Rates sink to keep London ship litigation work afloat
27 October 2003
3 December 2013
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10 June 2013
5 February 2014
29 July 2013
Shipping litigation has grown by 143 per cent in the last three years compared with the same period up to 2000, contradicting gloomy reports of ship litigation drying up.
According to research by Jackson Parton, the firm with the largest increase in reported cases since 2000 is Stephenson Harwood, which has seen the number rise by 166 per cent, having capitalised on disputes arising out of the firm's bulk ship financing department coupled with its long-term handle on wet litigation.
Ince & Co and Clyde & Co, meanwhile, have handled 94 and 80 cases respectively since 1996. In the last three years each has enjoyed significant increases in the volume of work. For Clyde & Co, volume has rocketed by 76 per cent. This reflects both firms' greater reliance on low-value, high-volume litigation, such as work on behalf of the protection and indemnity (P&I) clubs and over collisions.
Holmes Hardingham and Waltons & Morse have also grown during the same period, by 100 and 133 per cent respectively, again reflecting their reliance on the volume end of the market.
Nevertheless, these encouraging statistics are not necessarily cause for renewed optimism. Collision work is now on the decline due to greater regulation of the seas and improved training, while P&I clubs have intensified the downward pressure on lawyers' rates and are taking much more work in-house.
Clyde & Co and Ince & Co have, as a result, moved to diversify considerably. Clyde & Co, for instance, is becoming as well known for its insurance practice as shipping.
Clyde & Co shipping litigation partner Brian Nash said: "There's an increasing need for a higher level of international expertise and this plays to our strengths in handling high-value cases." He points to his firm's involvement in virtually every major casualty in the world, including the Tricolor, Prestige, Hual Europe and Starsin cases.
There are further reasons to be pessimistic. Mainland European countries, particularly the Netherlands, Belgium and Germany, are receiving more ship litigation work because their rates are said to be cheaper than those of London lawyers and because of a marked improvement in levels of expertise on the Continent.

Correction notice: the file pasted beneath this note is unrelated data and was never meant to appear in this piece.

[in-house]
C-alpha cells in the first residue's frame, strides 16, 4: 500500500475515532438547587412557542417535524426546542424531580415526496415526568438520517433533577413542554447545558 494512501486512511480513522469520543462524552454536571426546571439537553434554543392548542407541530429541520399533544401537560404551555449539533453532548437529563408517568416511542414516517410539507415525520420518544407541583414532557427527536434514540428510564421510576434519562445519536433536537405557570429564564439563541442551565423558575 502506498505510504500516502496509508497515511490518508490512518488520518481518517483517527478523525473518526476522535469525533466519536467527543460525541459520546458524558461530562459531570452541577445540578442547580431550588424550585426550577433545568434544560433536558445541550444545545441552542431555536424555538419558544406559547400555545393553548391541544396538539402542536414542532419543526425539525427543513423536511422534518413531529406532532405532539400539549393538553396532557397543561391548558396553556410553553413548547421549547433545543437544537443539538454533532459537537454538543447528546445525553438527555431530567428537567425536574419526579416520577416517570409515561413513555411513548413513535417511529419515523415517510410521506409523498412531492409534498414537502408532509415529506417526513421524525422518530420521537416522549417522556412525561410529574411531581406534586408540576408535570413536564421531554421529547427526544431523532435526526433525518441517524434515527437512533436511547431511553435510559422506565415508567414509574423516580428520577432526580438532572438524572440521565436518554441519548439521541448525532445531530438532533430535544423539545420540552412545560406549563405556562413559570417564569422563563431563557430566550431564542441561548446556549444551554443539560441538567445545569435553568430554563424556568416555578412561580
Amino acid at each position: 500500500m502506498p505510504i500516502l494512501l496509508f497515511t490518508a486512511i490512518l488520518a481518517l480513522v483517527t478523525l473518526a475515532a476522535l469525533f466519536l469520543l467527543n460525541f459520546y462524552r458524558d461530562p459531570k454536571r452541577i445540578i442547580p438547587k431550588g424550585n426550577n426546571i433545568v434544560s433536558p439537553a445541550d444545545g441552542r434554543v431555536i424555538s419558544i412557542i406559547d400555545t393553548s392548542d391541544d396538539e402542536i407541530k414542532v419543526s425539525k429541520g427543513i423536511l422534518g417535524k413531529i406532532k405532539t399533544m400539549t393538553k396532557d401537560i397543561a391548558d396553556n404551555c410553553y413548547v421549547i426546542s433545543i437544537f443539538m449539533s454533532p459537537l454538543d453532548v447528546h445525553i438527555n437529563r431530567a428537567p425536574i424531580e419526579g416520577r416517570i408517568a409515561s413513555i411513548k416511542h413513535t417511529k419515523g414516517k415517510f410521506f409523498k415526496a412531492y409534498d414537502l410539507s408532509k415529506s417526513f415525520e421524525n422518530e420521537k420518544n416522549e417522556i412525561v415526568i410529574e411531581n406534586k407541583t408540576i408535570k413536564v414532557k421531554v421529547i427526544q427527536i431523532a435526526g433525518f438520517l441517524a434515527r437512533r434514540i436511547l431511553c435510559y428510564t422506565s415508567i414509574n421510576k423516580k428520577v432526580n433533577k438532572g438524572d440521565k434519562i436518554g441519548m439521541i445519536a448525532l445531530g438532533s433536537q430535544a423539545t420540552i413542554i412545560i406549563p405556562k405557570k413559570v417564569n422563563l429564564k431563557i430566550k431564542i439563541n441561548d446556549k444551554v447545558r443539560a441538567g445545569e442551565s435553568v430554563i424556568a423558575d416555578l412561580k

The growing intensity of competition in London, particularly on rates, further suggests a drop-off even in wet litigation. For firms such as Holman Fenwick & Willan, Ince & Co and Clyde & Co, this is not good news.
The low number of reported cases for the likes of Clifford Chance, Norton Rose and Watson Farley & Williams can be explained by their extensive reliance on shipping construction disputes, acting for banks or ship companies. Because of the massive sums involved, there tends to be a small number of disputes that actually get as far as trial. Others, such as Curtis Davis Garrard, focus on arbitrations.
There are, of course, exceptions. One firm with a high number of reported cases, but which does not focus on the low-value wet work, is Shaw and Croft. Its expertise lies in the salvage arena, exceptionally buoyant throughout the 1980s and early 1990s, largely on the back of the Iran-Iraq conflict, the so-called 'tanker war', but which still provides a steady stream of work.
The firm has also seen the potential for taking actions against governments that have failed to abide by international conventions relating to restricting pollution at sea by assisting stranded ships. Ben Browne, a ship litigation partner at Shaw and Croft, says: "Governments are strapped into oil pollution conventions. By creating so much law, governments have placed themselves in a position for lawyers to shoot at them." This is largely through judicial review.
For those firms persisting with wet work, the key is clearly to remain competitive. Jackson Parton, which compiled the survey, claims to have achieved this by keeping overheads low and maintaining longstanding contacts in the important Greek and Far East markets.
For those unable to maintain a competitive edge on rates, diversification has become key. Barlow Lyde & Gilbert, with just five reported cases since 1996 (which may show an exceptional ability at securing settlements rather than a lack of work) is one firm now looking to expand its practice. To that end, the firm has signalled its intention by hiring two partners from Hill Taylor Dickinson, Tim Taylor and Patrick Foss, who start at Barlows next month.
The exploitation of the salvage arena by Shaw and Croft and Clyde & Co in the insurance field proves that it can be done.